This week I finished The Spider’s War by Daniel Abraham, the last book in his The Dagger and the Coin quintet (a series I first started reading way back in 2012 I just realized), and it was an awesome concluding volume. However, as it would be pretty pointless to talk about just this last book, I shall gush about the whole brilliant series instead.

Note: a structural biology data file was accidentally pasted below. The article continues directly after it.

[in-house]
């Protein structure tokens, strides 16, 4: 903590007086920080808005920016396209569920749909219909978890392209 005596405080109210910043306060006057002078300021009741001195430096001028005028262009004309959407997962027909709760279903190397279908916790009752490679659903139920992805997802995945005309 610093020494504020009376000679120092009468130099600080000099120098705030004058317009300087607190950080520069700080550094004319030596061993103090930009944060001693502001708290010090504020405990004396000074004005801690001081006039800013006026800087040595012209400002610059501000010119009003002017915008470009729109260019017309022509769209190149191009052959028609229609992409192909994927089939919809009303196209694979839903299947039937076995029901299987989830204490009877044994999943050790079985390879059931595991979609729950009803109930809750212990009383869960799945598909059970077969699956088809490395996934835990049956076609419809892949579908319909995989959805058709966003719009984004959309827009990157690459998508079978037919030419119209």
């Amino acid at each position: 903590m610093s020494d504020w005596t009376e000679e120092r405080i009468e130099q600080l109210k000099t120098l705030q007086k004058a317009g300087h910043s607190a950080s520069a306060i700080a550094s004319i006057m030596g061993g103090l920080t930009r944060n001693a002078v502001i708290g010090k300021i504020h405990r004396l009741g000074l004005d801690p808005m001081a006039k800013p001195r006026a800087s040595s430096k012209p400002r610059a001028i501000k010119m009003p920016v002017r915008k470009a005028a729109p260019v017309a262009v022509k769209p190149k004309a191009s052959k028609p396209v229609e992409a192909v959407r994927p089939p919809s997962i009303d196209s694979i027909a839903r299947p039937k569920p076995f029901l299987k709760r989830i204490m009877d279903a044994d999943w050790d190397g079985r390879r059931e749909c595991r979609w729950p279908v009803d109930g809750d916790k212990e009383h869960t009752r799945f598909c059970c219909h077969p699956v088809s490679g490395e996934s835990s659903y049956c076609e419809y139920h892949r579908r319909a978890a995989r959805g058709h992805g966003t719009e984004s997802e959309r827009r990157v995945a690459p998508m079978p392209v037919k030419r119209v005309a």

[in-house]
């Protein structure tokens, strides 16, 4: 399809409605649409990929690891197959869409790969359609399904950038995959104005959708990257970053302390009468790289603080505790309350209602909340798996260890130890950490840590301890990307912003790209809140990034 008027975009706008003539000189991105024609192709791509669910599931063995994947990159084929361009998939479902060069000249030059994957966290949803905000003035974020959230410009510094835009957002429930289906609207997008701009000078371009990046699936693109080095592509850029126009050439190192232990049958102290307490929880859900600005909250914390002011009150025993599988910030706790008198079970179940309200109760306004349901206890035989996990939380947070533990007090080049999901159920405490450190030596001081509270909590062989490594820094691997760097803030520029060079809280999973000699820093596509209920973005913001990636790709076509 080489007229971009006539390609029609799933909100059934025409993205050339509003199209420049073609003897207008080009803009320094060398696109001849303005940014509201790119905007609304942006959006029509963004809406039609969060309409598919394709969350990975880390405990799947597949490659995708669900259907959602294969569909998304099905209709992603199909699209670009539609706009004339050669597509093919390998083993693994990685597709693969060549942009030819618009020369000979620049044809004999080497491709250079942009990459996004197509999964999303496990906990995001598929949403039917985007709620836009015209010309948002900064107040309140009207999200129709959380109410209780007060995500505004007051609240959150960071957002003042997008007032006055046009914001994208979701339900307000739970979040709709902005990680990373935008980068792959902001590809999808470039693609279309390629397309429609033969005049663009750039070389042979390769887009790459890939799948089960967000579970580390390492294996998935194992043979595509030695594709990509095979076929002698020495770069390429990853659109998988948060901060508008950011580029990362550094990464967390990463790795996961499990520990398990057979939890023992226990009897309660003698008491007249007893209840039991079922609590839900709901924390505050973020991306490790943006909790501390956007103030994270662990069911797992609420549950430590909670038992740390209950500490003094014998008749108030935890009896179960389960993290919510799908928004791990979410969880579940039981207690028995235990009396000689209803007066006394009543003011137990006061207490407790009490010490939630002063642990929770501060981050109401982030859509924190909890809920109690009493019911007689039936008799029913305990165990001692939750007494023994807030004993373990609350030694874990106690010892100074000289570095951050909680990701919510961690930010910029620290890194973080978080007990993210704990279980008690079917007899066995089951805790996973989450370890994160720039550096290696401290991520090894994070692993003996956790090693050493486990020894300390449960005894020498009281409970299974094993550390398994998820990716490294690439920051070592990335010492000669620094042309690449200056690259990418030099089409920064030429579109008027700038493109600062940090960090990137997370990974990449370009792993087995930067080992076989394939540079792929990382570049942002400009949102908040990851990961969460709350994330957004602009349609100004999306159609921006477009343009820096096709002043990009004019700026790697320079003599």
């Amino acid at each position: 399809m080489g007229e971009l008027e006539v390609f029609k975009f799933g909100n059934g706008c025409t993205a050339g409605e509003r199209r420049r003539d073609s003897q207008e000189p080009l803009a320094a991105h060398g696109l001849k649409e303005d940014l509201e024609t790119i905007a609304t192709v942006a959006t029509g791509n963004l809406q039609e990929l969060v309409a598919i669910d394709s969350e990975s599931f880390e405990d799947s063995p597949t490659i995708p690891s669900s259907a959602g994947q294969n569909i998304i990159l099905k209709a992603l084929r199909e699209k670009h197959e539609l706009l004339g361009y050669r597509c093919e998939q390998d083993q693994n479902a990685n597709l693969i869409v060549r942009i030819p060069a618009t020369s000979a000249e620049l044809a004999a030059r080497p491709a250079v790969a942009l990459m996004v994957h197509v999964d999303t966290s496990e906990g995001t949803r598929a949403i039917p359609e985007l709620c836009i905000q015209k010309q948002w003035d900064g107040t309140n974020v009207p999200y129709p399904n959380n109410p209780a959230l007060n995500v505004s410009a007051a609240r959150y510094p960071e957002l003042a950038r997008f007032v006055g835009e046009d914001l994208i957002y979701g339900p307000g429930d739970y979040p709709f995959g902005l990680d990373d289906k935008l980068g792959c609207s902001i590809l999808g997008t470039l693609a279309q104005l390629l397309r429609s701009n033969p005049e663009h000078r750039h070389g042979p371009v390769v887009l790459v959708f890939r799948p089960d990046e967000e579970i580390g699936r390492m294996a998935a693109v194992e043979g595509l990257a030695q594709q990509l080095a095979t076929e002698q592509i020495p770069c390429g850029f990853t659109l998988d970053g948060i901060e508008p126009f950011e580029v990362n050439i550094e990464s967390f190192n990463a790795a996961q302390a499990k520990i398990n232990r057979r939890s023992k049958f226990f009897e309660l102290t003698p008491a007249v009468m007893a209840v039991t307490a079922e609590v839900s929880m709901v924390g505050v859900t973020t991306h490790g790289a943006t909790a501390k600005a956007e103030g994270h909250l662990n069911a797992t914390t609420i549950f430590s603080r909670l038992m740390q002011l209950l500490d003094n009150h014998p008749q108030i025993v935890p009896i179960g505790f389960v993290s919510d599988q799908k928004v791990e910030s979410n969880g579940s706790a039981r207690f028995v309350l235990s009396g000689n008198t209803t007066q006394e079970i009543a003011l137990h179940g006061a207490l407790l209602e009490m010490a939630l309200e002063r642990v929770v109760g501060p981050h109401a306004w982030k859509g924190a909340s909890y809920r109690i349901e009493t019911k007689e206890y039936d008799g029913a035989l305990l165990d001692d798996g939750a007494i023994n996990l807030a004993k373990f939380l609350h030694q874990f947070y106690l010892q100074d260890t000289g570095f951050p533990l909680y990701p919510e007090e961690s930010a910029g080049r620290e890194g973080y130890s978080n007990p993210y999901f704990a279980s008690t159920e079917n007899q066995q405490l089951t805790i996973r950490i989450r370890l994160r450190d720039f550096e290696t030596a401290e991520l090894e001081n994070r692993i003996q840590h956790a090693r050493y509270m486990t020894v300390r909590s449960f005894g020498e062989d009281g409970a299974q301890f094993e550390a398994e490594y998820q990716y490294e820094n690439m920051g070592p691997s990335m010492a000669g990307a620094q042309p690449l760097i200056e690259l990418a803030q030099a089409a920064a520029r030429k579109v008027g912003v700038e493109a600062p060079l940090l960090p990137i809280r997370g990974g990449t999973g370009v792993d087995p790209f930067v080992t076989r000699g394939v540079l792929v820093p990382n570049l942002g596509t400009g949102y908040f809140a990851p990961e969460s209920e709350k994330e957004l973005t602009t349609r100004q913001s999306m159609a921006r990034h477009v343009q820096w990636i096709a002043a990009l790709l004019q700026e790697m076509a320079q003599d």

Abraham is another author I wouldn’t have found without Jo Walton first writing about him over at Tor.com. The library didn’t have any of the Long Price books, but did have the first of The Dagger and The Coin series – so I read that and was pretty soon hooked. It was clear from the start that Abraham is a master world-builder and that, along with his characters and dialogue, grabbed me even though I wasn’t sure about the plot (which sounded a bit dry) going in. The first book in the series, The Dragon’s Path, introduces an eclectic cast of characters (all via POV, the chapters moving between the characters as necessary) from all walks of life, and a world peopled with the Thirteen Tribes of Humanity, a world where dragons were once the master race, but have been gone for hundreds of years at the start of the story. Everything that’s left – the great ruins, parts of the cities, the dragon jade roads, the thirteen races and so much more – are a part of the dragons’ legacy. This may sound typical Fantasy fare, but Abraham is in the Martin league of Fantasy writers and there are no prophecies to be fulfilled or chosen ones to be discovered, trained and set on the path to greatness. Instead he puts the Medean bank and its workings front and centre of the story. He takes something as seemingly uninteresting and mundane as the day-to-day life of a bank, and builds the rest of the plot up around it. It’s banking of a Renaissance-era sort and in Abraham’s hands it is a thrilling, gripping game, with the stakes getting ever higher as the series progresses and Cithrin Bel Sarcour increases in power. I didn’t think it was going to be my thing at all, instead I found myself completely caught up in the twists and turns and the clever deceptions Cithrin uses to set herself up as an underage banker after her guardian and household are killed. Cithrin has become one of my all-time favourite characters in SFF – she is so unlike what is thought of as a typical female fantasy character. She has a calculating intelligence and ambition that means she achieves some astonishing things, but she also has a gnawing self-doubt and a heroic drinking habit that sometimes undercut her. She is a young woman who first disguises herself as a boy wagoner (not all that successfully), and then, with the help of Master Kit and his troupe of actors, passes herself off as an older woman more suited to being the head of a bank. It is Cithrin that makes the bank’s story all that more involving – you worry with her when it looks like it’s all going to the dogs, and breathe a temporary sign of relief with her when she pulls it all off.